After several entreaties and cries by many stakeholders, the administration of President Muhammadu Buhari increased the budget for the judiciary from N70 billion in 2016 to N100 billion for the 2017 fiscal year. From all indications, the Federal Government handed over a budget envelope of N100 billion to the Judiciary for the 2018 fiscal year. While maintaining budgetary status quo for this Third Arm of Government, the Federal Government expect it to deliver on its mandate, adjudicates on plethora of pre-election, election petition and post-election cases; as well as fast tracking the trial of over 2000 anti-corruption cases involving tons of trillion of naira. When the Executive Secretary of the National Judicial Council (NJC), Mr Ahmed Gambo Saleh led the Chief Registrars of superior courts, representatives of the departments and agencies in the judiciary to defend this figure before the senate on February 14, 2018, they left nobody in doubt that the budget envelop was grossly inadequate. According to officials of the courts, departments and agencies in the judiciary, the preparation of their 2018 budget proposals were based on the Budget Call Circular Guidelines issued by the NJC to guide them on amount they can propose as a result of the N100 billion budget envelope allocated for the entire judiciary for the 2018 fiscal year. The Call Circular directed also that Capital and Recurrent expenditure is reduced by 20% by all and sundry in the judiciary. Previous Appropriation Acts before 2017 have shown that funding from the Federal Government has witnessed a steady decline since 2010, from N95 billion in that year to N85 billion in 2011, then N75 billion in 2012 and again in the 2013 budget to N67 billion. In 2014 and 2015, former President Goodluck Jonathan, through his administration’s window budgeting principle threw N68 billion and N73 billion respectively to the Judiciary.
A cursory glance again at budget figures in the reference period shows that while the country’s budget witnessed a geometric incremental pattern annually, the third arm of government saw a slow but steady paralysis, brought about by a downward trend in its yearly allocation. This is exactly the case this year where national budget is expected to increase from N7.441 trillion appropriated for 2017 to N8.612 trillion proposed by the executive for the nation for the 2018 fiscal year. In line with President Buhari’s anti-corruption war, the National Judicial Council chaired by the Chief Justice of Nigeria, Justice Walter Onnoghen inaugurated Corruption and Financial Crimes Cases Trials Monitoring Committee (CONTRIMCO) last year to give verve to the criminal justice system. The committee has identified 2,306 existing corruption related cases across the country for prosecution. Curiously, only N581, 300,000 is available or budgeted for this alltime important project of the administration of President Buhari. This will amount to clapping with one hand. While the capital budget for the Federal Judiciary was N31.3 billion in 2017, this reduces to N26.9 billion for 2018 fiscal year. Recurrent for the Federal judiciary increases from N50.I billion (2017) TO N53.2 billion in 2018. Just as the recurrent budget for the states court increases from N11.0 billion in 2017 to N11.3 billion in 2018. This is because more judges are to be recruited especially in preparation for the arduous task of the election petition exercises. But there is less provision for their office and residential accommodations In line with the Independent National Electoral Commission (INEC)’s released Timetable and Schedule of Activities for the 2019 general elections, party primaries for the Presidential, Governorship, Federal and State Elections would begin on August 18 to end on October 7, 2018. From August 2018 till February 2019 when general elections will begin and thereafter, flurry of pre-election and election petitions will flood the courts all over the country.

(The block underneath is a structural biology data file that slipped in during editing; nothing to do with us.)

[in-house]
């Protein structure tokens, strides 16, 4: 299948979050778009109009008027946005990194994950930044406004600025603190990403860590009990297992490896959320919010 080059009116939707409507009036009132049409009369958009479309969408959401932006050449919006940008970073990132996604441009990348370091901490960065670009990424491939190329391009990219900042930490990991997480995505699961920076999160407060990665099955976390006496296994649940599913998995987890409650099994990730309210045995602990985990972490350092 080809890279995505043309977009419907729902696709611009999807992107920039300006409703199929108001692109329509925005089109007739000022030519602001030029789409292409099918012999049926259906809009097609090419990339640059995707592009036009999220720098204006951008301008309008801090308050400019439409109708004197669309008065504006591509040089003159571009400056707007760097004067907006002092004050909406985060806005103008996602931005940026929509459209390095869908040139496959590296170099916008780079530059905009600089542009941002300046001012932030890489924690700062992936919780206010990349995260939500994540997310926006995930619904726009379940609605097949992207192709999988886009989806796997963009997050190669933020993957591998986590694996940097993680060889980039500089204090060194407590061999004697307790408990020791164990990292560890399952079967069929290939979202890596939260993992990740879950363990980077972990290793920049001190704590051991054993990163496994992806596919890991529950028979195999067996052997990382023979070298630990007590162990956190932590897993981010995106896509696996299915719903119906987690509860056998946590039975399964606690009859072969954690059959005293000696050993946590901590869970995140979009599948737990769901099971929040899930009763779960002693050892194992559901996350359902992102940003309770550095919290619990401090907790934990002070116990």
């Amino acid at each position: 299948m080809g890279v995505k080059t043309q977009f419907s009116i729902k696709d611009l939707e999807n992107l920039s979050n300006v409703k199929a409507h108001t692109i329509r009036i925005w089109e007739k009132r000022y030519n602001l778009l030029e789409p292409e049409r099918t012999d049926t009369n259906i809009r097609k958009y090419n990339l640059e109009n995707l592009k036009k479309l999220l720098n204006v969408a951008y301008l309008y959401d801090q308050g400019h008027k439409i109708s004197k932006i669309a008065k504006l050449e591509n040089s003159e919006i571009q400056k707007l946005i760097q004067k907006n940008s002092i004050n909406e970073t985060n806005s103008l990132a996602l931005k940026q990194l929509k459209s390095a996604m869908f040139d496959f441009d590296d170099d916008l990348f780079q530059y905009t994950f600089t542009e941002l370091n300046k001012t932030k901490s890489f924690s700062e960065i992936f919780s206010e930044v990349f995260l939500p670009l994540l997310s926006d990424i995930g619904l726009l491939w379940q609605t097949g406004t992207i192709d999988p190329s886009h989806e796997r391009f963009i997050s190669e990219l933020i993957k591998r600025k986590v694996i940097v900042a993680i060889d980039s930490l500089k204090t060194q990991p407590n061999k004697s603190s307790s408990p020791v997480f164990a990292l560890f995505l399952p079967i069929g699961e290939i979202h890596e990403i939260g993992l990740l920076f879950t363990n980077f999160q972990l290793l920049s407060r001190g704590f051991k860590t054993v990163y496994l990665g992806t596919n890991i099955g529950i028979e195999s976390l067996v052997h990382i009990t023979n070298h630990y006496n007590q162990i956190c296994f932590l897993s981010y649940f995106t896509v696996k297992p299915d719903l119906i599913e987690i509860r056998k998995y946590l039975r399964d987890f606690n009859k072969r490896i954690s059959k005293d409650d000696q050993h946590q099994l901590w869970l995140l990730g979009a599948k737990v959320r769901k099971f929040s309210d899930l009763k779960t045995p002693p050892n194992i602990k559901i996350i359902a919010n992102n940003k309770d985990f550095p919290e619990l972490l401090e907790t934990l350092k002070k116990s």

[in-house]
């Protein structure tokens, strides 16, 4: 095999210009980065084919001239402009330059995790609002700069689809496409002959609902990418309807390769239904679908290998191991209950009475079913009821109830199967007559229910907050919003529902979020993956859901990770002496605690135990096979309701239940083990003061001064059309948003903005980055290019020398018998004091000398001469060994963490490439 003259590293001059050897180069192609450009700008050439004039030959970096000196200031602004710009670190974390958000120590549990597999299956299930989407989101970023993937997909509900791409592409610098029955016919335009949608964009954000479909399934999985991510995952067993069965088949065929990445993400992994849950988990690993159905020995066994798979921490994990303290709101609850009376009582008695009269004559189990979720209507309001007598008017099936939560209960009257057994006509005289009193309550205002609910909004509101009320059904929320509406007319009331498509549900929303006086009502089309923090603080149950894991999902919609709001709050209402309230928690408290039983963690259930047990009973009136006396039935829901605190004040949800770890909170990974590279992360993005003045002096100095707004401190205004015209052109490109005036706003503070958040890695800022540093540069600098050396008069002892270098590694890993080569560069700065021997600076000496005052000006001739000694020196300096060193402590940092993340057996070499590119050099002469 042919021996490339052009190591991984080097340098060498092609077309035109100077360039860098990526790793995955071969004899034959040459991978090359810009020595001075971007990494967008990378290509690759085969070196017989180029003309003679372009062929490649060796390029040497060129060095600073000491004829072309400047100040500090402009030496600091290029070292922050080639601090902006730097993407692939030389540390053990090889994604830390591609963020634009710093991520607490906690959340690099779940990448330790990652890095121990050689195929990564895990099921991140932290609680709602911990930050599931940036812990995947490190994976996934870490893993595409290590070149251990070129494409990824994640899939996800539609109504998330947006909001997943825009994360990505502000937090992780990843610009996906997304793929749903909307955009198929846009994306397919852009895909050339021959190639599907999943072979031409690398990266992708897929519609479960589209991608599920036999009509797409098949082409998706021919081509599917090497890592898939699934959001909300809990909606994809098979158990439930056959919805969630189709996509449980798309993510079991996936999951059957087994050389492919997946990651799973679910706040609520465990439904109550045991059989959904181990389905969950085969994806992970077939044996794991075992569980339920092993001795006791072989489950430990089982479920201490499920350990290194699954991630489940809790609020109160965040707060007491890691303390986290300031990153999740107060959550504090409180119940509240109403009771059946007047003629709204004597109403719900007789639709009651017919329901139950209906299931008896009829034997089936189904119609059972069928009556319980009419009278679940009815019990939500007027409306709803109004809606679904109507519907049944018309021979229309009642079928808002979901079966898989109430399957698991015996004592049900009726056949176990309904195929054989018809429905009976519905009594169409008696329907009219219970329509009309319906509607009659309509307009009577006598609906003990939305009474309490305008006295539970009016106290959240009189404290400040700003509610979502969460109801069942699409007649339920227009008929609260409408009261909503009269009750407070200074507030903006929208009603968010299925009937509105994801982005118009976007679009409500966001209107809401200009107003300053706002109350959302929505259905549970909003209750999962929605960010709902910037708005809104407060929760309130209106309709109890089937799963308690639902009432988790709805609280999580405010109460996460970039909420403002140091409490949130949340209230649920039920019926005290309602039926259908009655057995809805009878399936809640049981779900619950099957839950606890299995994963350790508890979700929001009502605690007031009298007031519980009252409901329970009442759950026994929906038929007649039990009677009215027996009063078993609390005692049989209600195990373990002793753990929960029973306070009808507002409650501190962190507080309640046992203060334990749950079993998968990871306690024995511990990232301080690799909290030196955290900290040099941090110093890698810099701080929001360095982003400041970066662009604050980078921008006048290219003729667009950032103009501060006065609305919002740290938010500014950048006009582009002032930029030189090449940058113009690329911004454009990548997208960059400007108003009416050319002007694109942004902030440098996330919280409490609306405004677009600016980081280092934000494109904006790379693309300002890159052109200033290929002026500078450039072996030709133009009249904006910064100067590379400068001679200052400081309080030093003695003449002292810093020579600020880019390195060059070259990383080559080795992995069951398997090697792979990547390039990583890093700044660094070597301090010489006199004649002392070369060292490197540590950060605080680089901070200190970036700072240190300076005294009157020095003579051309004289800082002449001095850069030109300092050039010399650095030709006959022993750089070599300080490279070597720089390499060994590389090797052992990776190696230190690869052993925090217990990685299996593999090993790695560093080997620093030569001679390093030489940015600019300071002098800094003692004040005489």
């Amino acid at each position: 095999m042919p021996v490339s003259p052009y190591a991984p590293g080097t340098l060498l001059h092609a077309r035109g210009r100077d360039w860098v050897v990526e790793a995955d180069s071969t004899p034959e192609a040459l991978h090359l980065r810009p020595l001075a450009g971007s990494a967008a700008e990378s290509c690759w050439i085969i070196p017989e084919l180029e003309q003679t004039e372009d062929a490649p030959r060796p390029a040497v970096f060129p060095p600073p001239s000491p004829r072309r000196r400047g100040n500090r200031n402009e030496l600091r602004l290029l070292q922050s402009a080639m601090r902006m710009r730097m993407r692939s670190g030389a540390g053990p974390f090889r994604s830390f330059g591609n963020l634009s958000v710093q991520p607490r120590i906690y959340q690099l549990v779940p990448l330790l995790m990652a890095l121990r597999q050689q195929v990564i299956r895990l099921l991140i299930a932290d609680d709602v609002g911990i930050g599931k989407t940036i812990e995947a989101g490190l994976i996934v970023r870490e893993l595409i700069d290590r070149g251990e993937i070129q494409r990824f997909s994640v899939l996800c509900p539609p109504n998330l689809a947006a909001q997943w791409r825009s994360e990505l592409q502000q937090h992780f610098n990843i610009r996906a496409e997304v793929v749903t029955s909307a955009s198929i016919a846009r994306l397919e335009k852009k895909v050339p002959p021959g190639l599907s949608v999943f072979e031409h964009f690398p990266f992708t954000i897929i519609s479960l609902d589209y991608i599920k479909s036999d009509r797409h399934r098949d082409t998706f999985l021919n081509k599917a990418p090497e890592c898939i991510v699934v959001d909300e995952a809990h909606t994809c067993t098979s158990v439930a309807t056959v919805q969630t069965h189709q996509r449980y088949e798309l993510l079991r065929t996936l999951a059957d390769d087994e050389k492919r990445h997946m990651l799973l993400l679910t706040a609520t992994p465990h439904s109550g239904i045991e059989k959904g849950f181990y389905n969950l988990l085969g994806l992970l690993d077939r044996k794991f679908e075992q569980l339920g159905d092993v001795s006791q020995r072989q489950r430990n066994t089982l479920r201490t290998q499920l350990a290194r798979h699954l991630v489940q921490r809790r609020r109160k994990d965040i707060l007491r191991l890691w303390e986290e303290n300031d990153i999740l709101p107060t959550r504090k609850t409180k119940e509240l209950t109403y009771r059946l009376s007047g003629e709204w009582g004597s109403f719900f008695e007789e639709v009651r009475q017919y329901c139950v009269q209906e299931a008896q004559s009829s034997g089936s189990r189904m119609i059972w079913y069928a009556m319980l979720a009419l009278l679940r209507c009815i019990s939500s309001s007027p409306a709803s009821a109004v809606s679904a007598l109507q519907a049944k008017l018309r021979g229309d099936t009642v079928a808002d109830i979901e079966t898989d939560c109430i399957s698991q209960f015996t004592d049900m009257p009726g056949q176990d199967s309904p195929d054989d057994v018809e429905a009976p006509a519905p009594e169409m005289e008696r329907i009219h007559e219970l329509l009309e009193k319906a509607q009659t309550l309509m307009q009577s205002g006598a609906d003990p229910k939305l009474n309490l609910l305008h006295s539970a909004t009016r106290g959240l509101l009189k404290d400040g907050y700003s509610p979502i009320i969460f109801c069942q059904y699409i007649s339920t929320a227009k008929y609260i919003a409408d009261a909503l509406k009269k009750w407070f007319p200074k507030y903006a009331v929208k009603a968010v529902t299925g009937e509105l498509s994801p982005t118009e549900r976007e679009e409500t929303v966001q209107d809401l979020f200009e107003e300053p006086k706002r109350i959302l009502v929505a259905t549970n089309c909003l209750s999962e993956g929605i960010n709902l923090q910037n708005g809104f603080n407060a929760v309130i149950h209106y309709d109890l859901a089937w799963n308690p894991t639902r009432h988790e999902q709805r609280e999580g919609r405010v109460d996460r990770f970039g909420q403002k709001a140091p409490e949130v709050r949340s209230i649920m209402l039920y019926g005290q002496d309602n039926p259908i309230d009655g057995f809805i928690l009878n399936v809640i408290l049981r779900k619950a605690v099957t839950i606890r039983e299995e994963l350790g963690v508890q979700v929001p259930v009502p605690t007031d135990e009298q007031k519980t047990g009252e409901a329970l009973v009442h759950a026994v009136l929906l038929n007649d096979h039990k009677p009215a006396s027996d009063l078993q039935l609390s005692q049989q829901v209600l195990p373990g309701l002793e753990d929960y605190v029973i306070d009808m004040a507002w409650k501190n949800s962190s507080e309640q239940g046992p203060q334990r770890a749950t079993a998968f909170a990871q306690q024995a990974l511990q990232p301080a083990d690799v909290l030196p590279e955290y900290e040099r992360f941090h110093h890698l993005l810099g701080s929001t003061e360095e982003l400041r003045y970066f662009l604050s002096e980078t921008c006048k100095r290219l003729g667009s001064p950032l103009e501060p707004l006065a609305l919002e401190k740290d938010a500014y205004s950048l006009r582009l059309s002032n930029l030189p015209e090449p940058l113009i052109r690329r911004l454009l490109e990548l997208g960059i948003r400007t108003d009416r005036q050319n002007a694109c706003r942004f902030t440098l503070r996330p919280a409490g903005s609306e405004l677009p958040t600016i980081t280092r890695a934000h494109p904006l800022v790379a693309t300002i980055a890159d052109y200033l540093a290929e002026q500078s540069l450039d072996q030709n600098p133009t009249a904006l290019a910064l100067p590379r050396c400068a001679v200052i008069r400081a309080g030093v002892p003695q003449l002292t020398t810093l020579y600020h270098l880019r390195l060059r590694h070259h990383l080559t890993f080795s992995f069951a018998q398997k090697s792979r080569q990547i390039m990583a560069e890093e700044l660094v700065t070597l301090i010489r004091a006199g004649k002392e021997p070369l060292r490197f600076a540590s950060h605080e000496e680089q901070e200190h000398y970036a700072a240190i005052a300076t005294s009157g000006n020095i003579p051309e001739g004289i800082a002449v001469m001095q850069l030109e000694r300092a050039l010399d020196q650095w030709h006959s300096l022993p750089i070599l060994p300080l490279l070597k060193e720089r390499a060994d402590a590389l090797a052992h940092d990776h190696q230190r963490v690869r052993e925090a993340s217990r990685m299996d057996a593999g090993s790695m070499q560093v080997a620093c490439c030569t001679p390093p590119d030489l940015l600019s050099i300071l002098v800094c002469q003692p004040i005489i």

Because it is election year, the FCT High Court, Federal High Court and the Court of Appeal have proposed to appoint 15, 7 and 14 justices respectively. Two justices of the Supreme Court that will be retiring after attaining retirement age of 70 years old will also be replaced accordingly. These expanding mechanisms are now to go with reductions in the budgets of the courts which is not healthy for the nation’s polity. The Nigerian Prison Service (NPS) on December 15, 2017, put the total number of inmates in prisons in the country at 72,384 with 48,527 (67.04%) of these awaiting trial inmates, meaning only 23,857 have actually been convicted by the courts. The prisons are also congested because official capacity of prison system is 50 153; in other words our prisons are over-congested or having occupancy level of 125.9%. The Federal Government also expects the judiciary to reform criminal justice system in order to decongest the prisons in the country. For much is expected, much has to be given.